The college restarted in 2009 with help from Connell Persico and Roger Alvarado, two former SF State students who were involved in the ‘68 protest, and has since increased momentum due partly to the Occupy movement.
“It wasn’t very big for a long time until last semester when we decided to teach, and we’ve been working to resurrect it ever since,” said Nelson, a senior environmental studies major. “This semester, it’s actually fairly large. We’re finding what really went on in these social movements, and how we can apply it to our situation here on campus or in San Francisco with the Occupy movement. It’s very comprehensive.”
SF State political science lecturer Kathy Emery knew about the Experimental College through students in the 2009 resurgence, and suggested the idea to teach an experimental class to Nelson and Corwin. She taught both students in her Introduction to Critical Thought course in Spring 2011 and helped them understand how to use their own course curriculum to achieve their educational goals.
“I don’t understand why the administration would want to discourage students from asking and answering their own questions, whether it is how to create a sustainable economy or how to be effective advocates for social justice,” Emery said. “Creating and implementing their own courses, with experienced advising, is the most effective way for students to learn how to think critically.”
College of Arts and Humanities Dean Paul Sherwin first heard about the college Jan. 20 and said he was unsure of how much involvement any one department had with the Experimental College. Unaware of any faculty member of the College of Arts and Humanities who had taken part, Sherwin said the use of the 699 form to receive credit was not in accordance with established policies.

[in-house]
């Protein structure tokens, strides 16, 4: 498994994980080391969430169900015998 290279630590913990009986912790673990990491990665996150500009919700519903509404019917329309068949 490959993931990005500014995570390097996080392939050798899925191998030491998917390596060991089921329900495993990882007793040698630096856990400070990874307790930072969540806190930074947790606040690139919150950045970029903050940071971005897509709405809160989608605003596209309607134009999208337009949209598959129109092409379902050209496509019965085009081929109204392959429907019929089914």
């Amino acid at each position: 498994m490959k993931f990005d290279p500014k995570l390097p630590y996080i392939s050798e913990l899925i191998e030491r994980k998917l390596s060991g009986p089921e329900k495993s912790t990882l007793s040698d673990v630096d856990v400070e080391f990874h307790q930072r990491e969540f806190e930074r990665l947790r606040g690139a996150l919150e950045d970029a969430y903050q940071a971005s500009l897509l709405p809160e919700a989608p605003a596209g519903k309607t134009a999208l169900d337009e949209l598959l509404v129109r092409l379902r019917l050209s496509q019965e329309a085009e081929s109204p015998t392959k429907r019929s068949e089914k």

“There are some variations of 699s, but typically they involve an individual student undertaking intensive investigation of a topic under the supervision of a faculty member,” Sherwin said. “In any event, the descriptions of the two ‘Experimental College’ courses I have seen indicate that they are not in compliance with long-established policies at our University. Students are not teachers and they do not assign grades for courses, certainly not for credit-bearing courses.”
Despite a number of fliers posted throughout the campus about the Experimental College, administrators appear to have only just found out about it. In an email, Rosser said that the issue of students who have received credit for past courses would be dealt with by the deans of each college.
“I’m taking 19 units this semester so I’m just taking it for fun,” said Lauren Saint-Erne, 21, a geography major. “I took it for course credit last year.”
Henry York, 23, a graduate student in political science, has been a part of the Experimental College since it restarted in 2009.
In the college that year, he facilitated his own two-hour course with SF State art major Andrew Cardoza. Maintaining six or seven participants through the semester, they focused on expanding worldviews and some students received course credit, according to York. He believes that the continuation of the Experimental College is a testament to the legitimacy of the college’s model.
“It’s really cool to honor that history at SFSU, to resurrect it now in the face of a new challenge: the budget cuts,” said York. “We’re not getting the education that we deserve, so we’re making it happen for ourselves.”
The Experimental College’s ability to give course credit is in jeopardy, but the enjoyment that comes from facilitating the course was apparent.
“I really enjoy this, as most of you can tell,” said Corwin during the closing remarks of the second activism class. “I really enjoy learning and being in both roles.”